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Re: WIP: cross column correlation ...

From: Rod Taylor <rod(dot)taylor(at)gmail(dot)com>
To: Alvaro Herrera <alvherre(at)commandprompt(dot)com>
Cc: Robert Haas <robertmhaas(at)gmail(dot)com>, Bruce Momjian <bruce(at)momjian(dot)us>, Josh Berkus <josh(at)agliodbs(dot)com>, PostgreSQL - Hans-Jürgen Schönig <postgres(at)cybertec(dot)at>, pgsql-hackers Hackers <pgsql-hackers(at)postgresql(dot)org>, Boszormenyi Zoltan <zb(at)cybertec(dot)at>
Subject: Re: WIP: cross column correlation ...
Date: 2011-02-26 13:38:31
Message-ID: (view raw, whole thread or download thread mbox)
Lists: pgsql-hackers
On Fri, Feb 25, 2011 at 14:26, Alvaro Herrera <alvherre(at)commandprompt(dot)com>wrote:

> Excerpts from Rod Taylor's message of vie feb 25 14:03:58 -0300 2011:
> > How practical would it be for analyze to keep a record of response times
> for
> > given sections of a table as it randomly accesses them and generate some
> > kind of a map for expected response times for the pieces of data it is
> > analysing?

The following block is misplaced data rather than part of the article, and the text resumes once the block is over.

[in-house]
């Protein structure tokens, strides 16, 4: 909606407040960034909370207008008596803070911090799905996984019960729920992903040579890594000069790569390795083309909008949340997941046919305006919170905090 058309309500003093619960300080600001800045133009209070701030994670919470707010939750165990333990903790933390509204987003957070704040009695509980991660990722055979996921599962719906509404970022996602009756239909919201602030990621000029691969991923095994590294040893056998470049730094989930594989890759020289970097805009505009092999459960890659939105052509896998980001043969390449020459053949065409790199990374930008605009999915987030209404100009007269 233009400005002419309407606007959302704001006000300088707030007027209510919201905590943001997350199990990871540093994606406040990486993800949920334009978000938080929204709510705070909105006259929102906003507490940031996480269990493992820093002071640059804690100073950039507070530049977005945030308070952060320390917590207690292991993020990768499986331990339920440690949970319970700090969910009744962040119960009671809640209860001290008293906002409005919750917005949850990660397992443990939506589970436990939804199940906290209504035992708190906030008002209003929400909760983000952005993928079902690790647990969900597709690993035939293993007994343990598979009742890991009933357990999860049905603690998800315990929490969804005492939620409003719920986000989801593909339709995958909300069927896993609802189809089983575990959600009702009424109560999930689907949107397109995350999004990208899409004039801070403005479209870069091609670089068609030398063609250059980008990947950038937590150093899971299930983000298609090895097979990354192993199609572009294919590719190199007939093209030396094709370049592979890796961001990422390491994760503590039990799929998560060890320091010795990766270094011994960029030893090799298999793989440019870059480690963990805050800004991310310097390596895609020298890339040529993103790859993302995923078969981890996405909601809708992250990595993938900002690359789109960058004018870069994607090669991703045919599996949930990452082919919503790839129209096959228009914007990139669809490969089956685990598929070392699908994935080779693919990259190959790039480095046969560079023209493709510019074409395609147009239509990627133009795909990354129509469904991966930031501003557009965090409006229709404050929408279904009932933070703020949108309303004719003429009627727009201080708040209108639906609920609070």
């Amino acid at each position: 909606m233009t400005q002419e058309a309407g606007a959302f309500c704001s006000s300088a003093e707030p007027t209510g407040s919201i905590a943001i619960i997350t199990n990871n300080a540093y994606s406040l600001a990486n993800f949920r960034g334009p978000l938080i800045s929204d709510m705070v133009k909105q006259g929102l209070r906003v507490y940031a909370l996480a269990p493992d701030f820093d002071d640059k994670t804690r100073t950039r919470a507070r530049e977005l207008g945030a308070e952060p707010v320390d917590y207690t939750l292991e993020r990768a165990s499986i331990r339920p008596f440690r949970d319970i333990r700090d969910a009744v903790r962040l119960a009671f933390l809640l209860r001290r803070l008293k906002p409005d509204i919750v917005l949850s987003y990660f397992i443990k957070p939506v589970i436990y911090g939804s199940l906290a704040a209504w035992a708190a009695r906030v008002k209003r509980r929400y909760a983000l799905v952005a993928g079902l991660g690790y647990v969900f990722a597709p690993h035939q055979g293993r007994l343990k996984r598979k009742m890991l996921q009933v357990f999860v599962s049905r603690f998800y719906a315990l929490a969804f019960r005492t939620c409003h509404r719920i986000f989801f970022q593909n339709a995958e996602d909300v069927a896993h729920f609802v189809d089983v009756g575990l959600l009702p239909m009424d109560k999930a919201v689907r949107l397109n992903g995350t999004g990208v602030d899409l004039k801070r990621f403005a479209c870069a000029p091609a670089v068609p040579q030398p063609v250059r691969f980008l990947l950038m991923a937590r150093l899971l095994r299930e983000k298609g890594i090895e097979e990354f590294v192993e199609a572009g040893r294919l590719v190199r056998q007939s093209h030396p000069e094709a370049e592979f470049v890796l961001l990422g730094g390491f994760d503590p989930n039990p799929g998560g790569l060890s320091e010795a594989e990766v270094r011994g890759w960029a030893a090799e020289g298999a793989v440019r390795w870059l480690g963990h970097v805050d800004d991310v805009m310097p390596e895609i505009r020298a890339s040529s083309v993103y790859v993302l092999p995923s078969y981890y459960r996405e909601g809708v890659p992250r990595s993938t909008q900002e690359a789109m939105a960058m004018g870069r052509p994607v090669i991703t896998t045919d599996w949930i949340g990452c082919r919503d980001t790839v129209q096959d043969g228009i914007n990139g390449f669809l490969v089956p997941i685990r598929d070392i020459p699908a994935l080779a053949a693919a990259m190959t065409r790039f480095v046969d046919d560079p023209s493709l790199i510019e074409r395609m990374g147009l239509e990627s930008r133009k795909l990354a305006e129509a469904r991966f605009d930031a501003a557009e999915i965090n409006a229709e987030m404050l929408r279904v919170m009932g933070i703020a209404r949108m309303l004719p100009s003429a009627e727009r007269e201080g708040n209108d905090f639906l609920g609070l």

> I think what you want is random_page_cost that can be tailored per
> tablespace.
Yes, that can certainly help but does nothing to help with finding typical
hot-spots or cached sections of the table and sending that information to
the planner.

Between Analyze random sampling and perhaps some metric during actual IO of
random of queries we should be able to determine and record which pieces of
data tend to be hot/in cache, or readily available and what data tends not
to be.

If the planner knew that the value "1" tends to have a much lower cost to
fetch than any other value in the table (it is cached or otherwise readily
available), it can choose a plan better suited toward that.

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